You may be wondering why I have three lines doing the exact same thing. I did that so that it will work on my main browser (Firefox) and also on Awesomium (which uses Webkit). For some reason Awesomium was not accepting -webkit-user-select so I added the 3rd line which is more standard, CSS3-wise.

    Another useful bit of code allows us to remove the custom webkit outline that happens around input elements.
    outline: none;

    There's not much to talk about this part, but this is very useful since e.g., the outline around textboxes will not be shown. Here's an example of how it looks when the outline is shown:
    (Taken from http://www.electrictoolbox.com/remove-webkit-border-input-focus/)

    The End

    And that's pretty much the end for this post. I hope you find it useful. I didn't leave much details on actually implementing Awesomium because it is rather easy to use, even if you use their C API (as I had to, since their project files on Windows were for VS2008 and I was using VS2010).

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Thanks for sharing!

I assume the Firefox compatibility is for testing your UI in the browser rather than having to launch the game every time you tweak something?

Are you using it for in-game UI, or just menus?

How have you found the performance? I've heard previously that the rendered web-content can update poorly if you do anything too fancy, but I'm not sure if that's a genuine concern or the result of trying to do something silly.

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Oh, and one other quick question -- how does it weigh-in in terms of impact on executable size?

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[quote name='jbadams' timestamp='1329267338']
Thanks for sharing!I assume the Firefox compatibility is for testing your UI in the browser rather than having to launch the game every time you tweak something?Are you using it for in-game UI, or just menus?How have you found the performance? I've heard previously that the rendered web-content can update poorly if you do anything too fancy, but I'm not sure if that's a genuine concern or the result of trying to do something silly.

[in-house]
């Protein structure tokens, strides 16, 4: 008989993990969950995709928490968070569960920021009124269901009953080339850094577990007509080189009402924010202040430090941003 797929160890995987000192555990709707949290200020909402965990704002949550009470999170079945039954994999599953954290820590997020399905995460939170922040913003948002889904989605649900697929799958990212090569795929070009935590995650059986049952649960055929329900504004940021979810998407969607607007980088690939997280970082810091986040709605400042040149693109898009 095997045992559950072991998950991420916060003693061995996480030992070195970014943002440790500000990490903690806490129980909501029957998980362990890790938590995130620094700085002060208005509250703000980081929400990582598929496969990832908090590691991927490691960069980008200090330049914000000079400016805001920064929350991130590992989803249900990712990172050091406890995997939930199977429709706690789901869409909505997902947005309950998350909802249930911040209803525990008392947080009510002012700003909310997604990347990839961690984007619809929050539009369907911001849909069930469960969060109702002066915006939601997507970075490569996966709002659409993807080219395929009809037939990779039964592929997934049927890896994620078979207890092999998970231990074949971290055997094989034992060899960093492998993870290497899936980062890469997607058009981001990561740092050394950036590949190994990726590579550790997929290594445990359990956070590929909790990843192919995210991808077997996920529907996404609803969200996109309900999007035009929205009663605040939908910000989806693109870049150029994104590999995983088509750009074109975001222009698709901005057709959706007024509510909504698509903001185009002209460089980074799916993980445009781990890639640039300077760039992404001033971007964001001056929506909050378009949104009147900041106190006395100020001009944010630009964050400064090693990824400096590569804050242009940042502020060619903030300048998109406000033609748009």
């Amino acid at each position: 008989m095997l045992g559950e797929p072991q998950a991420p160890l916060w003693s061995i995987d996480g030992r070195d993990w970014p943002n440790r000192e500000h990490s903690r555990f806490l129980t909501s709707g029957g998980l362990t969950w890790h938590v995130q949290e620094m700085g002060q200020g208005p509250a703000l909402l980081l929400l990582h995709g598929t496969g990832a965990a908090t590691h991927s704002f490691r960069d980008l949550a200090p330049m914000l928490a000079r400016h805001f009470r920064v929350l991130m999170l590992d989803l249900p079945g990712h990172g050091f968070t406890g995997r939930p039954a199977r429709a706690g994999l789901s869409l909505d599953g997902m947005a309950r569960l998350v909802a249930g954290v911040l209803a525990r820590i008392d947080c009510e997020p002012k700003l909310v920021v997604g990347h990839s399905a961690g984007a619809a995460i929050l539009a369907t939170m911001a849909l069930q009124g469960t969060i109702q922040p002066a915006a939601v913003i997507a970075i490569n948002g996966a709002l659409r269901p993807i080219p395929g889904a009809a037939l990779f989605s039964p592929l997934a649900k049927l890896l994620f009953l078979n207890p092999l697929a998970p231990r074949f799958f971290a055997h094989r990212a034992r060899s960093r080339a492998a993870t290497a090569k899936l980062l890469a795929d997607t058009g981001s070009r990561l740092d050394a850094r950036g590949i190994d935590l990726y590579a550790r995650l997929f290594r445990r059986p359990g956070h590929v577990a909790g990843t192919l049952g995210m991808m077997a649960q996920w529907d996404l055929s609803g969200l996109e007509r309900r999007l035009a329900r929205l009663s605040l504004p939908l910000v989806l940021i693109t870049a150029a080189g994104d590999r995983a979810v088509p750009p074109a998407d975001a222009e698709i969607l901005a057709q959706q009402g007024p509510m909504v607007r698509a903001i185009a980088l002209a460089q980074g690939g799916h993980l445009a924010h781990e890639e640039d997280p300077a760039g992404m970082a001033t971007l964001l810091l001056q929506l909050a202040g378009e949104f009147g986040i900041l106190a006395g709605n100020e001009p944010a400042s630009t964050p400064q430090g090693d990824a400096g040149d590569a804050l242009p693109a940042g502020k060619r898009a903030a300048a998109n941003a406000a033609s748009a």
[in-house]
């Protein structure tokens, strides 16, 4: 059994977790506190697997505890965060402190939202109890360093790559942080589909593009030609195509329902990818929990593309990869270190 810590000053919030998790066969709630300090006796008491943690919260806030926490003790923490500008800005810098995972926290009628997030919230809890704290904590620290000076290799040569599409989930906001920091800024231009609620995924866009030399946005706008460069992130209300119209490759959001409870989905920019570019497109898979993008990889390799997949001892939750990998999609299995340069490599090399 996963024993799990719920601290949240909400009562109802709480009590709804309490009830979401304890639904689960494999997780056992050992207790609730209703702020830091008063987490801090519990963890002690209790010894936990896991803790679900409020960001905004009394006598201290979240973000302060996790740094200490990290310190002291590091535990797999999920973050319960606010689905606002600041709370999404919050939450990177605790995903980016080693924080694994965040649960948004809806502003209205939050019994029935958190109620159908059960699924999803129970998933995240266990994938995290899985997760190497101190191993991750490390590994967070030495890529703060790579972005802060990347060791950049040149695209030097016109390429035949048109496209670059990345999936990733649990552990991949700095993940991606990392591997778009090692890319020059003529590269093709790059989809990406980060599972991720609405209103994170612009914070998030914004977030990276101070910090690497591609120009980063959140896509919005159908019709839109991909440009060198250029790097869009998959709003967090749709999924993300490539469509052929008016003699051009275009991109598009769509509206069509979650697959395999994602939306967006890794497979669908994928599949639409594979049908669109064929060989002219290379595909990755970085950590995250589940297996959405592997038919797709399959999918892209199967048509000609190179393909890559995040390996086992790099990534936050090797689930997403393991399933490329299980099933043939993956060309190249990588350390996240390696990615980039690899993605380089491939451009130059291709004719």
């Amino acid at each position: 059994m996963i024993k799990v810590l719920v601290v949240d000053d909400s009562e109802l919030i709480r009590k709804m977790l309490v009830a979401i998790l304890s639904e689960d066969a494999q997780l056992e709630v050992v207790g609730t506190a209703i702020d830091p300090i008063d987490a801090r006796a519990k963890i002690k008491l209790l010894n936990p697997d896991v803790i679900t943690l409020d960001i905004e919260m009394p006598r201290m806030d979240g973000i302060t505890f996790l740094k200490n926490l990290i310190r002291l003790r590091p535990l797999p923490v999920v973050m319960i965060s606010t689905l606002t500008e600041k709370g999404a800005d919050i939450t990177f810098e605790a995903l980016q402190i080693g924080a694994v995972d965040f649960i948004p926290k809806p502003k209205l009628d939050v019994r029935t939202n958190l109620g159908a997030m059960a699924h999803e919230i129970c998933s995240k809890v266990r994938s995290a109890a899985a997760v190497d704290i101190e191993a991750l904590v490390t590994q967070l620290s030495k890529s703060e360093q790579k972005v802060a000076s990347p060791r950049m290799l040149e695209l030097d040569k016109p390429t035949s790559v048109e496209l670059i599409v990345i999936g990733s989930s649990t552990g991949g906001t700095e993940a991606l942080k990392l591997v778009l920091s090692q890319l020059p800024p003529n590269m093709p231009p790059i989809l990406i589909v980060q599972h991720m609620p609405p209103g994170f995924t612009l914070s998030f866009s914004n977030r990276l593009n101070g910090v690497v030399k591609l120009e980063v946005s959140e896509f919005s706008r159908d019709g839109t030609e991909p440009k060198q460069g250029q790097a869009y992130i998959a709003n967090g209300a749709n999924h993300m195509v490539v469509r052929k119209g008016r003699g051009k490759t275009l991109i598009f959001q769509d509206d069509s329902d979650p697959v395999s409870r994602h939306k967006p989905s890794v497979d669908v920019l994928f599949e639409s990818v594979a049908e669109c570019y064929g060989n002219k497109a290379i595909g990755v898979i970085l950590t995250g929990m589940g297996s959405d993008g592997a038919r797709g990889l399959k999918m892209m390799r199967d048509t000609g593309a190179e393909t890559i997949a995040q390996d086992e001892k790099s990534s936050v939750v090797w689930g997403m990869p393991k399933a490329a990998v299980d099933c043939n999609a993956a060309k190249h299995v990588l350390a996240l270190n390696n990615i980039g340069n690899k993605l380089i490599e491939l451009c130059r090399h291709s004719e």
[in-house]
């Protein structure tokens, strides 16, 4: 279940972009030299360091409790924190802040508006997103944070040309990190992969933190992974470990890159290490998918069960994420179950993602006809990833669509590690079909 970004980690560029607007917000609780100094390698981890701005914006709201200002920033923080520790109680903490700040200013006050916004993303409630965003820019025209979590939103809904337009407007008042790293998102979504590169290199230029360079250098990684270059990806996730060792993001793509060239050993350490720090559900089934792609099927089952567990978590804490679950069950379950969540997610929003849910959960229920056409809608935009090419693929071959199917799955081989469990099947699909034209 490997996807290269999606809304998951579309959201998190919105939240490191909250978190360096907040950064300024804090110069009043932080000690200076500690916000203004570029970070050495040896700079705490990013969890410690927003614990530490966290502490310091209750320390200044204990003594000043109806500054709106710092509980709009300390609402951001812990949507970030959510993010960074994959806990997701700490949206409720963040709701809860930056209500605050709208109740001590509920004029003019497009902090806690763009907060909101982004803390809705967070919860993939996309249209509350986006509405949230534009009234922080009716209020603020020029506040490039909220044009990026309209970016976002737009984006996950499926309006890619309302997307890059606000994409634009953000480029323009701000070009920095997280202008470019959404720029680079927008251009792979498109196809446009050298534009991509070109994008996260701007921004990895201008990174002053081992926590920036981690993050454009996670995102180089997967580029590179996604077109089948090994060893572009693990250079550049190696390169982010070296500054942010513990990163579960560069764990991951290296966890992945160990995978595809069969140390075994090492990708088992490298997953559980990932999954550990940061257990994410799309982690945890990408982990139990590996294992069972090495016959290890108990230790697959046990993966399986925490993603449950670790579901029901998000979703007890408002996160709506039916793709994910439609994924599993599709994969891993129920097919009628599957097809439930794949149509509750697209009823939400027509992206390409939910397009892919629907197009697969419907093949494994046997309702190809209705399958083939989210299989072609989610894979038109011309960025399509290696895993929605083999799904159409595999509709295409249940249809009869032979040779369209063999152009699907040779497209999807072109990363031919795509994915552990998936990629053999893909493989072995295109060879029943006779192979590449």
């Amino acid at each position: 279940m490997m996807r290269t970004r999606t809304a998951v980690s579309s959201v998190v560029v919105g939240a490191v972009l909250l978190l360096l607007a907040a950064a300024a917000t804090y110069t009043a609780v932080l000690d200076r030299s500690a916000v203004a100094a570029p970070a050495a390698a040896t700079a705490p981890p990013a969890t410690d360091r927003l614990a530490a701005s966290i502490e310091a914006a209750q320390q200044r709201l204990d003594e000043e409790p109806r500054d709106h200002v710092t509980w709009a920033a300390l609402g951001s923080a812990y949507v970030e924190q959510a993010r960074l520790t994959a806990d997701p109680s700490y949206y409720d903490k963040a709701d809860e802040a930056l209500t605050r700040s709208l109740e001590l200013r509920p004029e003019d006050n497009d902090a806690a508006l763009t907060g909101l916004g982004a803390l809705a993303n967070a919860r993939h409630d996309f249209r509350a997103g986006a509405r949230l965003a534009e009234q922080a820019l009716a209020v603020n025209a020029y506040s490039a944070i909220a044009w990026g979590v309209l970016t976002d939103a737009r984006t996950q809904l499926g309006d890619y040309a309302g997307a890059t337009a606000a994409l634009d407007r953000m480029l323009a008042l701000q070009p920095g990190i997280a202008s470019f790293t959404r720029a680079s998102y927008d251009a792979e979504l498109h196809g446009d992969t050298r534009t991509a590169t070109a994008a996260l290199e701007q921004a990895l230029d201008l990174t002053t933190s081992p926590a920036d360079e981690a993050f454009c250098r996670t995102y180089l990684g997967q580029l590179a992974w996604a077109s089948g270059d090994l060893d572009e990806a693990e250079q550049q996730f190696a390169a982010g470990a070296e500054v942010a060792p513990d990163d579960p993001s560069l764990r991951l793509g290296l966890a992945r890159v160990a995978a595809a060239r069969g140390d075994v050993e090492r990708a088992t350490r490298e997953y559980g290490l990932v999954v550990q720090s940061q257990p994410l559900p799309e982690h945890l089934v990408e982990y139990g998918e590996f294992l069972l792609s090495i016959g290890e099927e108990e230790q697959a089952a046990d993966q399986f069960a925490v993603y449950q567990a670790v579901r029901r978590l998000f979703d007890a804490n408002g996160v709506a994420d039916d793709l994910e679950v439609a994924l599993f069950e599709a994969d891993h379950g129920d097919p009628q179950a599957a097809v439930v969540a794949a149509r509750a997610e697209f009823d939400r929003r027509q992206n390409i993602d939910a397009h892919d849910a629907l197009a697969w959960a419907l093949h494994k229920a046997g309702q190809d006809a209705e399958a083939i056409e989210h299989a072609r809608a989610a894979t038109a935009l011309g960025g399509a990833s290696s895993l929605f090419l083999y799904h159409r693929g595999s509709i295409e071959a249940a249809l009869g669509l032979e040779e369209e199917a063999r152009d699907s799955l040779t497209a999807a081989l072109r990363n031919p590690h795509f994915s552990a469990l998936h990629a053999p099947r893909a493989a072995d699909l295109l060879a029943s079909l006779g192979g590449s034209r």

Yes, I'm doing Firefox Compatiblity for testing my UI in the browser. This way I can e.g., position my elements without having to launch the game all the time, as a simple refresh usually works.

I'm using it for both in-game UI and menus, and I found the performance to be at the very least adequate. On an nVidia GT320 PC, my performance ranges from 900 to 1300+ FPS when rendering a webpage with constant JS animation (by constant I mean something changes every 15ms at least), altough nothing else was being rendered at the time so the performance may vary on heavier rendering settings like an actual 3D game, as I'm using it on a 2D game at the moment. Also, since the rendering to a bitmap is actually done on the child Awesomium processes, you won't notice too much of a performance impact except when updating your texture with the new data.

Regarding the Executable Size, if you use their release_packed binaries, it will only give an increase of about 9.40 MB (although these are separate LL/.exe files, so your .exe doesn't actually increase in size much). These extra files might be much larger if you're not using the packed binaries though. For instance, the debug .dll reaches 76MB in size for me. Also, the .exe file I mention in the extra files is simply the Awesomium process, but you may modify your own .exe so that you can use it instead of Awesomium for the Awesomium Processes.